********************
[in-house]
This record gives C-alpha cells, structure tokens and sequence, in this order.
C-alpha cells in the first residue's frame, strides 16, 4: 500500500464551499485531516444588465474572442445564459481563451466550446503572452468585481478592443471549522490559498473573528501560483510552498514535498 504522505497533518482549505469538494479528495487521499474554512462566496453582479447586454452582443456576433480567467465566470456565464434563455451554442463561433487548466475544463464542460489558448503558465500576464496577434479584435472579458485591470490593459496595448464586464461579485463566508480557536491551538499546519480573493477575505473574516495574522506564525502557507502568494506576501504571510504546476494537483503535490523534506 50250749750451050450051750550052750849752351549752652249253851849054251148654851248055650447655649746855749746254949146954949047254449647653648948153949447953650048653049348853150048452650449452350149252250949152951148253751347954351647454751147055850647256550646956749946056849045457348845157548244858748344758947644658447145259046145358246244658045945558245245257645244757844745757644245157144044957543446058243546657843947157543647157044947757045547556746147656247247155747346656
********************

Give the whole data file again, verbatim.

[in-house]
This record gives C-alpha cells, structure tokens and sequence, in this order.
C-alpha cells in the first residue's frame, strides 16, 4: 500500500464551499485531516444588465474572442445564459481563451466550446503572452468585481478592443471549522490559498473573528501560483510552498514535498 504522505497533518482549505469538494479528495487521499474554512462566496453582479447586454452582443456576433480567467465566470456565464434563455451554442463561433487548466475544463464542460489558448503558465500576464496577434479584435472579458485591470490593459496595448464586464461579485463566508480557536491551538499546519480573493477575505473574516495574522506564525502557507502568494506576501504571510504546476494537483503535490523534506 50250749750451050450051750550052750849752351549752652249253851849054251148654851248055650447655649746855749746254949146954949047254449647653648948153949447953650048653049348853150048452650449452350149252250949152951148253751347954351647454751147055850647256550646956749946056849045457348845157548244858748344758947644658447145259046145358246244658045945558245245257645244757844745757644245157144044957543446058243546657843947157543647157044947757045547556746147656247247155747346656